That setup seemed to provide the most ergonomic "paper replacing" computing environment that I've seen but it WAS built in an evil lair and, from what I gather, those aren't known to be cheap.

Confidence
Assuming that an office\company was able to prepare their business infrastructure for the transition and they could afford it, they would then be faced with what I see to be the last hurdle of convincing EVERYONE in the office to use it for ALL processes for which they might have previously used paper. This would probably take the form of more resiliant and internally publicized backup systems. Users would need ultimate confidence that their document isn't going to evaporate in to the ether under ANY circumstance at ANY time (kinda like a piece of paper). Sure, if the building burns down paper would be gone, so maybe you can slide on that one but, that is where a RESILIENT backup system that had one of the pillars of data backup in place (Off-Site Backups) would prove beneficial. One usb hard drive plugged in to your server with a scheduled batch file to copy data is not going to cut it.

Comment: Terminator Tag (Score 1) 65

by Zotdogg (#31524738) Attached to: MIT Developing Self-Assembling Computer Chips
How has this story not been tagged with the "Terminator" tag.

Maybe it's because this isn't such a new thing (according to previous posters) but it seems to be that the average post length for this story seems to be very low and they're all about one SciFi-esque self-sustaining robotic race or another. I mean, come on, if you've been following /. here with Religious-like or even RSS-like regularity, you would have seen how we are raising our own AI in it's own little sandboxed area compelete with environmental risk\reward system meant to teach the AI, how DARPA is VERY close to having a working (and almost practical) exoskeleton, how image recognition is progressing, how drones can already choose "targets of interest" (at least I think I remember something about that one), how Robot walking algorithms\programs are old hat, how robotic hands and other apendages already exist, how robotic human-analog faces are progressing, and on a less related note - I still can't get over how Skynet-y this Lockheed Multip Kill Vehicle vid is.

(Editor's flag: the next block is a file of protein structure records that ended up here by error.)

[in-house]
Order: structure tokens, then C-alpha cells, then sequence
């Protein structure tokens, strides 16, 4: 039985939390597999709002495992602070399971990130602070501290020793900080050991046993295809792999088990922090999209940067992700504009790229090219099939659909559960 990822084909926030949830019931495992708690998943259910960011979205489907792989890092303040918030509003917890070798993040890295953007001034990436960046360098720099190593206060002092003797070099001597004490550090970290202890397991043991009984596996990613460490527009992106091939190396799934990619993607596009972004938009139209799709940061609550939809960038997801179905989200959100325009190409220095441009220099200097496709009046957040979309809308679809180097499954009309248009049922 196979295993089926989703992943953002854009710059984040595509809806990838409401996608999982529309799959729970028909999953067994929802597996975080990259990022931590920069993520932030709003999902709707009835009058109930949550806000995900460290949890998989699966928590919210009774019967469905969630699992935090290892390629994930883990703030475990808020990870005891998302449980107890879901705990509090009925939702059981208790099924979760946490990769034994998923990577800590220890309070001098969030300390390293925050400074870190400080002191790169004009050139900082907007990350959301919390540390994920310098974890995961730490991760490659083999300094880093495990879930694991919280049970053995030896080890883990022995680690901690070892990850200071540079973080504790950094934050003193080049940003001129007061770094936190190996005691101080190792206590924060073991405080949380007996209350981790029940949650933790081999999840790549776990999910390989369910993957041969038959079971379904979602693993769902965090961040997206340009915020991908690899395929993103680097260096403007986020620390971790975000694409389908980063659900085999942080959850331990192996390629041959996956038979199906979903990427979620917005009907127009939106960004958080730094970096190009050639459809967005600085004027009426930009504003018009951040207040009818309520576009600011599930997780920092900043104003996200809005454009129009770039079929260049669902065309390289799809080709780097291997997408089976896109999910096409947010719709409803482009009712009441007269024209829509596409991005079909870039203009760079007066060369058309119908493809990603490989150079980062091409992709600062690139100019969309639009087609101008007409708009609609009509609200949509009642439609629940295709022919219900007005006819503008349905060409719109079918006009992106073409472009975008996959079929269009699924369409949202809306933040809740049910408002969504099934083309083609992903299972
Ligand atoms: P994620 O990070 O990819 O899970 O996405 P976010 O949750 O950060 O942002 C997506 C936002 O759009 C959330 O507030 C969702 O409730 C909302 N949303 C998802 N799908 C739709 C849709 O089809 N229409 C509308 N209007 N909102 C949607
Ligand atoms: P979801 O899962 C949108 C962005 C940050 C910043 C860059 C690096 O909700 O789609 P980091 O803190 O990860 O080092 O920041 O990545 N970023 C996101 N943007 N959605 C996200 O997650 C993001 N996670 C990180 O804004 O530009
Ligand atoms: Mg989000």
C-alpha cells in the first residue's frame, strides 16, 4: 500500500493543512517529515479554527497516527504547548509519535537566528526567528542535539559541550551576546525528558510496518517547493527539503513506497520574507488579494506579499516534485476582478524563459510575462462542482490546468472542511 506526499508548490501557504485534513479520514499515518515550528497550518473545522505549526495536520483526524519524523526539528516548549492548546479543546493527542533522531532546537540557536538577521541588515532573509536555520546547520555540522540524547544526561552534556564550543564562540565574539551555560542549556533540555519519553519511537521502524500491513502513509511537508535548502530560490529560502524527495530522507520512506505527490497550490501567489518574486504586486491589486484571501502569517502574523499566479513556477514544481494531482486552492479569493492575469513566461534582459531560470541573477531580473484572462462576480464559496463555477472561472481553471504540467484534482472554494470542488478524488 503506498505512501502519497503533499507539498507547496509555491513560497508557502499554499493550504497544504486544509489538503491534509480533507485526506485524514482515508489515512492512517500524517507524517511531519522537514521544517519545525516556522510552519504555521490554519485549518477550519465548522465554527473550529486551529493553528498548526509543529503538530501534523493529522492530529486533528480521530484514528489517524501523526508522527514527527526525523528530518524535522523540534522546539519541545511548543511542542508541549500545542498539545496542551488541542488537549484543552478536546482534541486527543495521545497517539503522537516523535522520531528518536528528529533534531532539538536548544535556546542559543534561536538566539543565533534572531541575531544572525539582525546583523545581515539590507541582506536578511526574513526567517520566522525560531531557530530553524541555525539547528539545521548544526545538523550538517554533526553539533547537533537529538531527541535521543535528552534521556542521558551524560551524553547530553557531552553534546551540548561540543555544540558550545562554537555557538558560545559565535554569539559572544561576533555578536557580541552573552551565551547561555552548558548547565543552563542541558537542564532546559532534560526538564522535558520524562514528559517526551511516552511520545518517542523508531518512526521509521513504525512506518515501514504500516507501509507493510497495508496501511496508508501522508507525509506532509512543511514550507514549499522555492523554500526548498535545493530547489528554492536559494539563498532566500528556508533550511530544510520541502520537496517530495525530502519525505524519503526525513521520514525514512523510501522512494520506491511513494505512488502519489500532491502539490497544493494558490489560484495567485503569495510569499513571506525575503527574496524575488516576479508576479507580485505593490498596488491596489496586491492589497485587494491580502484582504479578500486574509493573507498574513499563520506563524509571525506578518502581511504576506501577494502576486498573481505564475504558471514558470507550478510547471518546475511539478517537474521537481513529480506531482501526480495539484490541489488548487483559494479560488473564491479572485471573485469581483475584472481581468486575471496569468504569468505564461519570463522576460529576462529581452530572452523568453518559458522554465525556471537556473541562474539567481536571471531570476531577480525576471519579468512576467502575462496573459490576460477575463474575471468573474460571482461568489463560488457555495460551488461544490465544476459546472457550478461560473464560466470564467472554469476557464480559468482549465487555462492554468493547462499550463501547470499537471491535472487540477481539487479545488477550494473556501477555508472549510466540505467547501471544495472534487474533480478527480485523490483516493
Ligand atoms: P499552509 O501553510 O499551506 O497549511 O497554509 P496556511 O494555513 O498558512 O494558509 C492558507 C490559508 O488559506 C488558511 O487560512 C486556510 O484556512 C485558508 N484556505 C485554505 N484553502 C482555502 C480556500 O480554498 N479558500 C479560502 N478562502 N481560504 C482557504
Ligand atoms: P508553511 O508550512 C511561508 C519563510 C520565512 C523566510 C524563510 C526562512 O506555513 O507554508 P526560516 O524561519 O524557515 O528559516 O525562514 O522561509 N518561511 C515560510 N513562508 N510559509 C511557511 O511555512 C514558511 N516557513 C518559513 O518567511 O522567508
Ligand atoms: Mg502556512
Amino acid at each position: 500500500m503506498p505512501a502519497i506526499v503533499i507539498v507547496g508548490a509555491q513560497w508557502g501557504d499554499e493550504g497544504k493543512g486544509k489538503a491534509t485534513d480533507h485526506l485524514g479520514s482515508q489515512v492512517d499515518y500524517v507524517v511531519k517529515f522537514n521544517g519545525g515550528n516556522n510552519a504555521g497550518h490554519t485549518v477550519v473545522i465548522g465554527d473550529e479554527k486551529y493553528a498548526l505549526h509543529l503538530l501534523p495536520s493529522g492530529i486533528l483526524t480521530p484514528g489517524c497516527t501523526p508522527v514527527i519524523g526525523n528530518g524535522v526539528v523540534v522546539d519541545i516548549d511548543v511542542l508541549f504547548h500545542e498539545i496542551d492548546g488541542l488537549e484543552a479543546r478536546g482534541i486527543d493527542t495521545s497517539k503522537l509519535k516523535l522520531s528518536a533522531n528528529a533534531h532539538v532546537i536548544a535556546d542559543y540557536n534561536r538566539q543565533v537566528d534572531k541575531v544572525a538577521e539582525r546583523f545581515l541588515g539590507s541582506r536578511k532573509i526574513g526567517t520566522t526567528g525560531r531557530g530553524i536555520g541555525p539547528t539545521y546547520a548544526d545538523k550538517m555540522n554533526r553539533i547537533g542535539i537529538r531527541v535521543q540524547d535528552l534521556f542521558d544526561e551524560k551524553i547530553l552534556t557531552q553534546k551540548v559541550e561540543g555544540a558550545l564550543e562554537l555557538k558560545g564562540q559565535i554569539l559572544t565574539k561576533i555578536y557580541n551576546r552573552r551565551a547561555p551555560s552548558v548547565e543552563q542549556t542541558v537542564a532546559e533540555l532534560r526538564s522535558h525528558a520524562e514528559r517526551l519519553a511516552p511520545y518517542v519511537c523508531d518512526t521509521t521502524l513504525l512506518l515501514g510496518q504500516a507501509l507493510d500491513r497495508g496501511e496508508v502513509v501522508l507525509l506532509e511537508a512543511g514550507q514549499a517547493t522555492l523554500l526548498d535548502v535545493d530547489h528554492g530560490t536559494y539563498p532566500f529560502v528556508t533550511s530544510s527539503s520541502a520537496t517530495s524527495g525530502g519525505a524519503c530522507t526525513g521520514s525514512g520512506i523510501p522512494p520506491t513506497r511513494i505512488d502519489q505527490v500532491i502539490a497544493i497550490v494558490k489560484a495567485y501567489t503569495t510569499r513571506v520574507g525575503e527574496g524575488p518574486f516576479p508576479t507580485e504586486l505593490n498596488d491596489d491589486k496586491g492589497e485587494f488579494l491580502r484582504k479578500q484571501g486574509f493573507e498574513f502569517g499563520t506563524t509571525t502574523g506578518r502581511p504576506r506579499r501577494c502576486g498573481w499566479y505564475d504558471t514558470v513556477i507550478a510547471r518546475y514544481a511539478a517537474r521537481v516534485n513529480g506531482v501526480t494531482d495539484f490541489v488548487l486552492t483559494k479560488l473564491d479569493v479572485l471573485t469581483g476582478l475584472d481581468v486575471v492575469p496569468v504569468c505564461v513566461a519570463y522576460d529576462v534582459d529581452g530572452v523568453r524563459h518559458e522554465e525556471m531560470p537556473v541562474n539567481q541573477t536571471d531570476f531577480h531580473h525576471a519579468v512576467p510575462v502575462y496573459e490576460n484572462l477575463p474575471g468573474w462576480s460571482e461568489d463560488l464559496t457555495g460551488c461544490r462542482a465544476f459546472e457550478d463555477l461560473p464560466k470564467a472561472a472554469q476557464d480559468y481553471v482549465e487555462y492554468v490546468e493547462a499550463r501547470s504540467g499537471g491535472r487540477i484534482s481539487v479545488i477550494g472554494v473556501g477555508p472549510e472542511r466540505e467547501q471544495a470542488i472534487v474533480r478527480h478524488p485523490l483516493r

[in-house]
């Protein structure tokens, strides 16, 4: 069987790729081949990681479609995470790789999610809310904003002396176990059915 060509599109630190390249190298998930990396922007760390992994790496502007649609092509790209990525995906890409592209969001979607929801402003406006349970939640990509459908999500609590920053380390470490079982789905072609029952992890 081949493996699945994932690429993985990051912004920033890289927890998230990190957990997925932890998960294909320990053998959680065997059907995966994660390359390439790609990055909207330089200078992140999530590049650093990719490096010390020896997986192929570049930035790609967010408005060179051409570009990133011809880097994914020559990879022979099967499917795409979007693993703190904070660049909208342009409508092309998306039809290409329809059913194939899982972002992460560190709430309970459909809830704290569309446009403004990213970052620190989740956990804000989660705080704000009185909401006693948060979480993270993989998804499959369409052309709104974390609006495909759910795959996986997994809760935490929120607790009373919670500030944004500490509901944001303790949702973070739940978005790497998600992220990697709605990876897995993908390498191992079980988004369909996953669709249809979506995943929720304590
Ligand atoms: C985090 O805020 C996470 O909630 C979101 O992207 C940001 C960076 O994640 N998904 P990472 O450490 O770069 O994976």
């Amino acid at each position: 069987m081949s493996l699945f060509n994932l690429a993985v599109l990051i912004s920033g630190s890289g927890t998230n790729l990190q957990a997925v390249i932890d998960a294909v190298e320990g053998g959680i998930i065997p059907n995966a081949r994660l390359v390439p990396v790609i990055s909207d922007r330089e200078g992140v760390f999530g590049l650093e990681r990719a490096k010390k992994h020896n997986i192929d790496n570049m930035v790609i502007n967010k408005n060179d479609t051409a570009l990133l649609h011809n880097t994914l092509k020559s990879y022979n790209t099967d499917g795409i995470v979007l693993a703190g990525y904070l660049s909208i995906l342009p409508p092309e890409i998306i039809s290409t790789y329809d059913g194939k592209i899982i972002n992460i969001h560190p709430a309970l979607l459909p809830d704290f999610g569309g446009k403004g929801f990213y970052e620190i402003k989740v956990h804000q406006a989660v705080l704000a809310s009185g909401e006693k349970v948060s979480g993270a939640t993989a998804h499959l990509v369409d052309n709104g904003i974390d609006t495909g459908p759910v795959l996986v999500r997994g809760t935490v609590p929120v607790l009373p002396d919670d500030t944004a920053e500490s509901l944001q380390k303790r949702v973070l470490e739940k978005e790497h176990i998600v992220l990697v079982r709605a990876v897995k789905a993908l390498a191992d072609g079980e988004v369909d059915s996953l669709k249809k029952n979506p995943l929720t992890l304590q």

Does anyone know of one site that is tracking this kind of development. I'm envisioning a site with something like the Vitruvian Man, maybe built in flash so that you could hover over and see the collection of data available on the web for that part of the "body". IE - Head: ImageRecog, cameras, facial; Torso: BioReactors, Computer\AI systems, mechanical muscle analogs; Arms: mechanical control of robotic digits, robotic weaponry; Legs: Asimo, DARPA exoskeleton. (sounds like a good project, that I'll never get around to).

- Zotdogg

Comment: Fox News is untrustworthy (Score 1) 23

by Zotdogg (#30657942) Attached to: The Most Obvious Scientific Discoveries of 2009
I was JUST having a conversation about how the anchors on Fox News will say anything to entertain regardless of whether it is based purely on speculation, wild interpretation or even no facts at all. While I am impressed that there is a "Scientific Discovery" listed on the article with a description bemoaning the lack of homosexual portrayals of any kind in movies, I fail to see any links to any actual documented research in all cases except the high heels case. That and it was probably just a perfect excuse to rip on Disney. (The right doesn't like Disney because of their "World Days" or whatever they're called at the Disneyland resorts where they includ(ed) gays as normal people.)